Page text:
Examining the differences between American and Greek education

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Greece’s debt crisis led to major implications across the country, including the eternal student phenomenon in higher education.

An eternal student takes extra college courses to delay entering the workforce. Education in Greece is free, encouraging the delay.

“Greece is in a difficult situation. How to keep the things such as quality, free education for all but, at the same time, creating avenues that people can find access to jobs,” Gerassimos Karabelias, professor at Panteion University in Greece, said.

Karabelias spoke at Queens College on Oct. 19 about the effects of the Greek debt crisis, which began in 2009.

“Students did not feel stressed or pressured to complete their studies. It also meant they could do two, three or five degrees since they had the time. There was no pressure on how and when to finish,” Karabelias said.

Free education is a major issue in the United States as Sen. Bernie Sanders, I-Vt., promised publically-funded college for all Americans.

However, when examining educational systems of Greece and the U.S., it is important to understand the differences.

Elena Frangakis-Syrett, chairperson of QC’s history department, argued Greek education is viewed as an end in itself. In contrast, American education is a means to an end, which is employment.

“The United States sees education more in the British terms in that it is both for academic and intellectual development as well as to help with a profession or career,” Frangakis-Syrett said. “[In Greece], there is more of a 19th-century tradition as an end in itself.”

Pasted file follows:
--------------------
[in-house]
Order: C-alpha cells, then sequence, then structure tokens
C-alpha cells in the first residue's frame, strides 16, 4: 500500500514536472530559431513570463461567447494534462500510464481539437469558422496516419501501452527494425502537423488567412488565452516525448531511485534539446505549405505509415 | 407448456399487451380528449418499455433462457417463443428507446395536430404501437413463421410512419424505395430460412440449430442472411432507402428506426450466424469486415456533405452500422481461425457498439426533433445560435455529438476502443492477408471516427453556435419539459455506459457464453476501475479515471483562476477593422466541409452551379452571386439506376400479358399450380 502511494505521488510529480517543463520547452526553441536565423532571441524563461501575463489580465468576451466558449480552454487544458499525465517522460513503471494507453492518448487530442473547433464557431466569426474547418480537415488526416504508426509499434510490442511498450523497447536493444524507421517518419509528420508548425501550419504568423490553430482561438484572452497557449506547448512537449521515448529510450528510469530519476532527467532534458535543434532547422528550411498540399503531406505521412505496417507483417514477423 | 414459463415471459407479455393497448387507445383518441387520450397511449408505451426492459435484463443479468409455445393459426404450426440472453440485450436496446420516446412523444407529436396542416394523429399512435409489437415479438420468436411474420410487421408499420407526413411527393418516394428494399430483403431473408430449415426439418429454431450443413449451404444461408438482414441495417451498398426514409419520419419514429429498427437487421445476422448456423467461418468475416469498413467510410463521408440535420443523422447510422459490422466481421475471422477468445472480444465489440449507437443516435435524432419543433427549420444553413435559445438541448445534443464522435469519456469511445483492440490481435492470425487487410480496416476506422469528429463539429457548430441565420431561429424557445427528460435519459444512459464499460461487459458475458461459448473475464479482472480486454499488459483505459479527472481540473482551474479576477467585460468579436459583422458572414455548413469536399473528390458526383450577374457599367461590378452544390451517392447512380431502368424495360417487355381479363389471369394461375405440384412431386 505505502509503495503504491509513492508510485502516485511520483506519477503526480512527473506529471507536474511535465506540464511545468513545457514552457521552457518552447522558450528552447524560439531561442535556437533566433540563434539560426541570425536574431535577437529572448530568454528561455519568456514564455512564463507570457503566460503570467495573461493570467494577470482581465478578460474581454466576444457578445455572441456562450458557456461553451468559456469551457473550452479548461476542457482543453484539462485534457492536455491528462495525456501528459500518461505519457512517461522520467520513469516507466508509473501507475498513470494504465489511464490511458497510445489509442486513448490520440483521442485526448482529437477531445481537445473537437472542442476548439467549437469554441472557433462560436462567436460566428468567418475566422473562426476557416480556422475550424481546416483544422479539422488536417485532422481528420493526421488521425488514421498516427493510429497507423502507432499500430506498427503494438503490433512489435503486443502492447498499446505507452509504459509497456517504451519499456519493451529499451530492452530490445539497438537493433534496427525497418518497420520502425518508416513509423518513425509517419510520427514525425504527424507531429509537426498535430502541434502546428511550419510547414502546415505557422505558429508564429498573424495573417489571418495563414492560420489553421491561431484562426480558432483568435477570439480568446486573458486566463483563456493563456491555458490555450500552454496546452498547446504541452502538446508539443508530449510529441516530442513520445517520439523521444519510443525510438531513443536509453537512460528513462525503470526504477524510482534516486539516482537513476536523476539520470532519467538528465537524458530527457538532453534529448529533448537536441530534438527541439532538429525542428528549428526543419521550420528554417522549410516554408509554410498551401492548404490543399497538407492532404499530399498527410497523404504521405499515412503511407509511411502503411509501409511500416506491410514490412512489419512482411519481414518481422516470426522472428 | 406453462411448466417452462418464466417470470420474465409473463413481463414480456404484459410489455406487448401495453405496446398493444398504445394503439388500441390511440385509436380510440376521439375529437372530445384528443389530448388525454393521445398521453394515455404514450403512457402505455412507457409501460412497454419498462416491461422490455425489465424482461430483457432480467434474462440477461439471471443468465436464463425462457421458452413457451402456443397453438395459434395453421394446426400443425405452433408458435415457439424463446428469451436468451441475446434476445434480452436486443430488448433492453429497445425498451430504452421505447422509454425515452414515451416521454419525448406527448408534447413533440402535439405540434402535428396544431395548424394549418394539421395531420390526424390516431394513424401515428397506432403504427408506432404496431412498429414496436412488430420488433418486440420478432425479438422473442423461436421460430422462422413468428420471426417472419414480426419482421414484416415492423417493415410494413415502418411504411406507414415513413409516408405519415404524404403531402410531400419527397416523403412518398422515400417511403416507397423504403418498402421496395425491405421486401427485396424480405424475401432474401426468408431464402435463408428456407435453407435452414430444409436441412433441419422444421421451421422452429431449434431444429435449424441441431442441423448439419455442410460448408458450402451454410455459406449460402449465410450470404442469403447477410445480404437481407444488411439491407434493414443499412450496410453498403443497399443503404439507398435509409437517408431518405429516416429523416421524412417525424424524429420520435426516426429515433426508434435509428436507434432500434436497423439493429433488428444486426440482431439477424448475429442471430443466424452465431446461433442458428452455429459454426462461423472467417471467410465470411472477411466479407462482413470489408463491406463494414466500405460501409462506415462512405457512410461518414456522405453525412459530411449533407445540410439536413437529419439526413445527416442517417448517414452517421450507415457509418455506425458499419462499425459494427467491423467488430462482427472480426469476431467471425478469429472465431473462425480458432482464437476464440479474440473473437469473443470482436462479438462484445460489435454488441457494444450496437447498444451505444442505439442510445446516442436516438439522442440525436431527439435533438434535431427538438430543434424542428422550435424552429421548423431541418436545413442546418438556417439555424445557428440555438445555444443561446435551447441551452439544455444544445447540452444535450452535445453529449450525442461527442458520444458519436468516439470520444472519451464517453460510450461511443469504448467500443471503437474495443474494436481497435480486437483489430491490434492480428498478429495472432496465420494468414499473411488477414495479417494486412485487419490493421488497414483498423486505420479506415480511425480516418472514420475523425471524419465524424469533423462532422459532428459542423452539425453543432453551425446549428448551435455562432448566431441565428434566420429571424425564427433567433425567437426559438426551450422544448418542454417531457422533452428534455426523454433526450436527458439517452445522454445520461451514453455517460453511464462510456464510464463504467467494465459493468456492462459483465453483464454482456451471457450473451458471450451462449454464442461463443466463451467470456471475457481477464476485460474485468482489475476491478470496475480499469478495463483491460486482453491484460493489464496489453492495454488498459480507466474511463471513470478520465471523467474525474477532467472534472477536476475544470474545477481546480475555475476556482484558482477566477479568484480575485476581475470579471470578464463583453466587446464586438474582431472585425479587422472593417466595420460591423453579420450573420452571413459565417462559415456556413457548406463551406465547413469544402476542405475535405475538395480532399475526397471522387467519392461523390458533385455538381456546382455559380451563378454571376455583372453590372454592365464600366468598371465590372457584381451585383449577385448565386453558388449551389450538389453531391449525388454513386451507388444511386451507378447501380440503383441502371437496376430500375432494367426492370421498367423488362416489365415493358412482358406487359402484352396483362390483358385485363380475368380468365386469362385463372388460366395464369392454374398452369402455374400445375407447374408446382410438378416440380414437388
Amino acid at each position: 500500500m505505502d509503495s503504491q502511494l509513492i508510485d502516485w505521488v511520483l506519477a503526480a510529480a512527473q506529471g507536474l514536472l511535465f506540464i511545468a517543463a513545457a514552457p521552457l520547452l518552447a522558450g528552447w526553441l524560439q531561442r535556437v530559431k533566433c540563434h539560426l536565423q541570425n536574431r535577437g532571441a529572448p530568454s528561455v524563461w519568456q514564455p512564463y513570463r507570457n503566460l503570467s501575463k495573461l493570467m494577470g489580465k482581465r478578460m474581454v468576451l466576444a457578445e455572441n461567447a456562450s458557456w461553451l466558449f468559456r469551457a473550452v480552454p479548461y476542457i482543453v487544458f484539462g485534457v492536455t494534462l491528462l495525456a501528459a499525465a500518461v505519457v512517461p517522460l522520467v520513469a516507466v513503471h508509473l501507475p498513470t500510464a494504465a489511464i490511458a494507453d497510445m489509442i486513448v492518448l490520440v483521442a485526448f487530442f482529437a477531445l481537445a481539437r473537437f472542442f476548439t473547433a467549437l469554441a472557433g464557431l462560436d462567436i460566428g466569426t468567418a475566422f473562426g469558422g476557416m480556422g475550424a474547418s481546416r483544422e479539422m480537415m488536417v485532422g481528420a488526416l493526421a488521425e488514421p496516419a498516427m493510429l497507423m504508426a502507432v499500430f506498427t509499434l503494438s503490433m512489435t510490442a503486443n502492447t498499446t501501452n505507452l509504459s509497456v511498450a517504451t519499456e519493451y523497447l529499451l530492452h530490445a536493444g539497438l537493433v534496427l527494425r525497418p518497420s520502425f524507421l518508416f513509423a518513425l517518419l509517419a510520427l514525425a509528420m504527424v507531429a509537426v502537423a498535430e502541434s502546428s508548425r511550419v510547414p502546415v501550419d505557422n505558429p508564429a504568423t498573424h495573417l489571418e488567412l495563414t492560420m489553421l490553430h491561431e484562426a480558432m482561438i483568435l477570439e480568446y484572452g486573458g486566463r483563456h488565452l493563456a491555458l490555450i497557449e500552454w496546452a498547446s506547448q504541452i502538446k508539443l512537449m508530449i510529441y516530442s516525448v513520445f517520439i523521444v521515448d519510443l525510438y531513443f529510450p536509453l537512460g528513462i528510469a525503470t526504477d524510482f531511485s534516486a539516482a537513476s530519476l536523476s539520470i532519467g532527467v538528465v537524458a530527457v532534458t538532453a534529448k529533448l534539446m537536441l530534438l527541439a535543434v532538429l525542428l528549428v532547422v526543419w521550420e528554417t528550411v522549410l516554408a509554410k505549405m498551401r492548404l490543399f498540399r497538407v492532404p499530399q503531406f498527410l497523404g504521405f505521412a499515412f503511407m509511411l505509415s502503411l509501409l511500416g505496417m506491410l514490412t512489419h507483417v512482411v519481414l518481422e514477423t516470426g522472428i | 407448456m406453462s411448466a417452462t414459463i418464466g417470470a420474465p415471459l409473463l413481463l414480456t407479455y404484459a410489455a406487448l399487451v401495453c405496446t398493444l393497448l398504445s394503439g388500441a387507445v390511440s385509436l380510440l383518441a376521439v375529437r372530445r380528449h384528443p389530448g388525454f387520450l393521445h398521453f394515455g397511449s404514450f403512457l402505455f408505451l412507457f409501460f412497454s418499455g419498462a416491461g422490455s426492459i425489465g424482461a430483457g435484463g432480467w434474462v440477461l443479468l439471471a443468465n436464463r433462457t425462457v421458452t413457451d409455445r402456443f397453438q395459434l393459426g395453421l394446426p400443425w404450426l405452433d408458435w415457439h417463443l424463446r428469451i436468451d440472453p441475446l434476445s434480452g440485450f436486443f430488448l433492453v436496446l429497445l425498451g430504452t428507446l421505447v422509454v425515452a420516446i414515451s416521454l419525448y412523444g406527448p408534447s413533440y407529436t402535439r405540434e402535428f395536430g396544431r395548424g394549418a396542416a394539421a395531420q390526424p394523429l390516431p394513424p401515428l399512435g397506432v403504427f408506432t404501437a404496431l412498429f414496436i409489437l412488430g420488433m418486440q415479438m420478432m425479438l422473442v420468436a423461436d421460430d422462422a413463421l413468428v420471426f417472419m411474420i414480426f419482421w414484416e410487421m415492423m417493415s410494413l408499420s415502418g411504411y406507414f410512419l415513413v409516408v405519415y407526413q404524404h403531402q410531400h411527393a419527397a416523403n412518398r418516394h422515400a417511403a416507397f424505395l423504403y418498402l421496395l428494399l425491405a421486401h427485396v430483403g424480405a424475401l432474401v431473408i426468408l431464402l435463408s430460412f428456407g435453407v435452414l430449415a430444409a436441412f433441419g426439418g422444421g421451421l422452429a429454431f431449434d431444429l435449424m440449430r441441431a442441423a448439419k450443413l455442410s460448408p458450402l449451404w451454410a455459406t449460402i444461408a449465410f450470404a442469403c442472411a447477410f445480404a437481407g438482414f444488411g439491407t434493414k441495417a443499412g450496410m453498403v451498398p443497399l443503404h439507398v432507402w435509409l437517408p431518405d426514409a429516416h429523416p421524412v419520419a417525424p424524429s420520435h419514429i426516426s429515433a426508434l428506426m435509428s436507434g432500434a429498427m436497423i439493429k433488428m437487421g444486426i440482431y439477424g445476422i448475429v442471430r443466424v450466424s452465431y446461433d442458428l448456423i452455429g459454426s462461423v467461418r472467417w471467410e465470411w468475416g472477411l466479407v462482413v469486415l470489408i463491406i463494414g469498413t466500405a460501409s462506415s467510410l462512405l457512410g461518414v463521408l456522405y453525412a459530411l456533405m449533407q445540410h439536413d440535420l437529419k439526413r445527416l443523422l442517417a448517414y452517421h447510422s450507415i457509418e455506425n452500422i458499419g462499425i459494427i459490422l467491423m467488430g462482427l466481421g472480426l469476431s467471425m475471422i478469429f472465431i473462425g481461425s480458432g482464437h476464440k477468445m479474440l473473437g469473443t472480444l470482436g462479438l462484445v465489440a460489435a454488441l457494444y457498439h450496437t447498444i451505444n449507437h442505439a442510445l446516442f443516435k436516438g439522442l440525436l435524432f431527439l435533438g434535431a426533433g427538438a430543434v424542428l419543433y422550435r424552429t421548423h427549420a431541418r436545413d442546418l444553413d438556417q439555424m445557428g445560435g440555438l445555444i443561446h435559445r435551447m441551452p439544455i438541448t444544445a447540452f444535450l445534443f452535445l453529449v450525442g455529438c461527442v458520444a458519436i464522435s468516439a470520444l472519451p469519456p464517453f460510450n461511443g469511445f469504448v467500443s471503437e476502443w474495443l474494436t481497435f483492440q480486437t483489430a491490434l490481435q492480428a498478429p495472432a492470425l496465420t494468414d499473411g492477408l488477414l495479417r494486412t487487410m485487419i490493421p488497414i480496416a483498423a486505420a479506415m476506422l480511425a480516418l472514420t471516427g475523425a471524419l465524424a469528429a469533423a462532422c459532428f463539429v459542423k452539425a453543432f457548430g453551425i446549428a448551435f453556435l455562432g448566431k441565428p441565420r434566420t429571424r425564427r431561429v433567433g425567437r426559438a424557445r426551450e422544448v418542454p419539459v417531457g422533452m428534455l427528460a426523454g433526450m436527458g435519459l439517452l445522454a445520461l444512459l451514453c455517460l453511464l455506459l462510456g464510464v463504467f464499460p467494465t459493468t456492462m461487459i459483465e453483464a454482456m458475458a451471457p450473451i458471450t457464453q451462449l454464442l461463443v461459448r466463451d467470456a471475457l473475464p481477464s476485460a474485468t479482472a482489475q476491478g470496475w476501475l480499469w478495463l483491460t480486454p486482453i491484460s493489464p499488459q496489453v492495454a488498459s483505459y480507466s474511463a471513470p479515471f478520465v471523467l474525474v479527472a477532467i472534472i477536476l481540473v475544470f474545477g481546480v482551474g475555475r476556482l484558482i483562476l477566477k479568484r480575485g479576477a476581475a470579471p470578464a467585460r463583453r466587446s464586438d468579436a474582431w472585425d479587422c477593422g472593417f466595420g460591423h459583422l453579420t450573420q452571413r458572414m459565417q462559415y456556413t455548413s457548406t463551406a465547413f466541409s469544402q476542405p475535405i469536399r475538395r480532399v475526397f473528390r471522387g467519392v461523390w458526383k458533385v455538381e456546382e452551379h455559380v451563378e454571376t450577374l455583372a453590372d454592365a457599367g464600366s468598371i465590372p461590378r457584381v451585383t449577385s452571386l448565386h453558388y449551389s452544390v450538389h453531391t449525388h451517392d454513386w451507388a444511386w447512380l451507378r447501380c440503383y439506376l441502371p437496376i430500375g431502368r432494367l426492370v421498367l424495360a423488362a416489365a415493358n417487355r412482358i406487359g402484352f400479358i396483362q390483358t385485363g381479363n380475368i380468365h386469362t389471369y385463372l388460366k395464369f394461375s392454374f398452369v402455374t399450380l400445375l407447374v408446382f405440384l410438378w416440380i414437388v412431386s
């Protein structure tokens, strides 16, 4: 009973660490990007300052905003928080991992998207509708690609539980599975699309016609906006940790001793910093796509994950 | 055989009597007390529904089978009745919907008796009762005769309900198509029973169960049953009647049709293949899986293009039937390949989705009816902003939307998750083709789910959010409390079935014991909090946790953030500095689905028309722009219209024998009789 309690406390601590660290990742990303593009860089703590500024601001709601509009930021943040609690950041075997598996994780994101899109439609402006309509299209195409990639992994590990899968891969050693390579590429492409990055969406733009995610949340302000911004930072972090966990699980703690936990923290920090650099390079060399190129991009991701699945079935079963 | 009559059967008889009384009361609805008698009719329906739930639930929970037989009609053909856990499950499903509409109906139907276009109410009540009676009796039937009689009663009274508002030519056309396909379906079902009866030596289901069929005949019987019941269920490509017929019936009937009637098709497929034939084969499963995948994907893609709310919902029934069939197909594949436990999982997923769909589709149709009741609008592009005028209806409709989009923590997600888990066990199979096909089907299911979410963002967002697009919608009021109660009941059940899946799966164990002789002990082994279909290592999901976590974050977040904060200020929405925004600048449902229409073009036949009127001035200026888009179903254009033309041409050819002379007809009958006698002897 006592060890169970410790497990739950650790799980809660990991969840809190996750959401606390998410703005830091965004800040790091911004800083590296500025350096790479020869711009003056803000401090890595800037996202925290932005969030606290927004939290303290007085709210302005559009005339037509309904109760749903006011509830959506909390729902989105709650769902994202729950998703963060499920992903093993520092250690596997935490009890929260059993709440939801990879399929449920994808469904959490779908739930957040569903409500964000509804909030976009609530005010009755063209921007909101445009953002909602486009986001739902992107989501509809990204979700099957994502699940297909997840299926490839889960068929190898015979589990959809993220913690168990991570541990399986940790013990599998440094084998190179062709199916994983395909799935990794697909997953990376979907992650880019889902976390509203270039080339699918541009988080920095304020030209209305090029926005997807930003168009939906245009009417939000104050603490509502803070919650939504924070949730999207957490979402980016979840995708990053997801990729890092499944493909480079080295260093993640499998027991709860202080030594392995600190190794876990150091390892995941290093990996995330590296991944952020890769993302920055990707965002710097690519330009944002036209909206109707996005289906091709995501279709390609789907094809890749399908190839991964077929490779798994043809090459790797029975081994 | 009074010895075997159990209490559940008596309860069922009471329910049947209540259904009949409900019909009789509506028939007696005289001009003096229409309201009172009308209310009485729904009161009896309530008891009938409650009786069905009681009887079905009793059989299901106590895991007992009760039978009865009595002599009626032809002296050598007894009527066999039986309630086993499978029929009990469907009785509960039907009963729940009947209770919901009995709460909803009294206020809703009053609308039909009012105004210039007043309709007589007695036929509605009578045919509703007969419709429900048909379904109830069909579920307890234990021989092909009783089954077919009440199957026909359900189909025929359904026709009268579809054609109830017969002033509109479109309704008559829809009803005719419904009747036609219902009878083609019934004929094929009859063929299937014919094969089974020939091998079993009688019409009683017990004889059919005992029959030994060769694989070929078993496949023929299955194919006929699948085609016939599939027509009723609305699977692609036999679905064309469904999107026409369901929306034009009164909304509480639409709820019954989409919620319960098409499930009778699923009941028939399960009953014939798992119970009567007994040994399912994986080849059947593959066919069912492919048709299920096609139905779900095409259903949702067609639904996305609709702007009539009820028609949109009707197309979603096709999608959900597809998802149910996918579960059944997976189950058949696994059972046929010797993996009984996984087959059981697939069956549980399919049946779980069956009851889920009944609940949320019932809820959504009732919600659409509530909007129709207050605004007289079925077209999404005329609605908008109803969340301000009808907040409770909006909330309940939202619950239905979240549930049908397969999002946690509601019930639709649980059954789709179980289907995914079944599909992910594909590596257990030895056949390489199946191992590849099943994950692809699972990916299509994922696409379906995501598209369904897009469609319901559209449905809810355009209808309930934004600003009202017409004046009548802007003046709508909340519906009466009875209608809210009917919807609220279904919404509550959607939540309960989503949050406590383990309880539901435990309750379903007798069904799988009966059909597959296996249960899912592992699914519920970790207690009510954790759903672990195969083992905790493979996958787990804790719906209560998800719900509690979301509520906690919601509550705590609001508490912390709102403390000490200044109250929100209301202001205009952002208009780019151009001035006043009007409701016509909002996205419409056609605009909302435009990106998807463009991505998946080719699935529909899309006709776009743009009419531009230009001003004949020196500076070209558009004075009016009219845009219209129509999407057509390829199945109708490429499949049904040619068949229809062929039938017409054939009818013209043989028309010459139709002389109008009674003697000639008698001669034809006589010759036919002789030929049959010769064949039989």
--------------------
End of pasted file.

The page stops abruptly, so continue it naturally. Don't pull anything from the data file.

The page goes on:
The term eternal student does not belittle students in Greece.

Frangakis-Syrett said the eternal student phenomenon would not be an issue in the U.S. if students went to college for free.

“Society [in America] does not pride itself on someone learning forever and not giving back to society. Society would not allow you to be sitting around because you will also earn your keep and earn money. It is considered positive to have a career,” Frangakis-Syrett said.

Moreover, employers may perceive job candidates who defer their four-year education as lazy and unfavorable.

“There should be the right [of education] to be free, but there is also a responsibility in this right. Society does not see you as a responsible young person if you are forever in pursuit of a B.A or pursuing five different degrees,” Frangakis-Syrett said.

Those requiring additional time, like single, working parents, could complete a college degree without the stress or pressure of doing so in a set period of time.

Frangakis-Syrett said providing all Americans with quality higher education could make society better. She insisted higher education, regardless of the discipline studied, provides essential life and social skills not acquired in high school.

“The skills you get through a liberal arts degree are fundamental from day one in a career,” Frangakis-Syrett said.

Phil Vallone

Phil is a junior majoring in Political Science and minoring in Journalism. He is also a Marine Corps veteran who served in Afghanistan in 2013. He covers events and activism at CUNY. After graduating, he plans to cover politics and activism around the world. You can follow him on Twitter @philvallone or on Facebook at www.facebook.com/journophil. Contact him at philvallo[at]theknightnews.com

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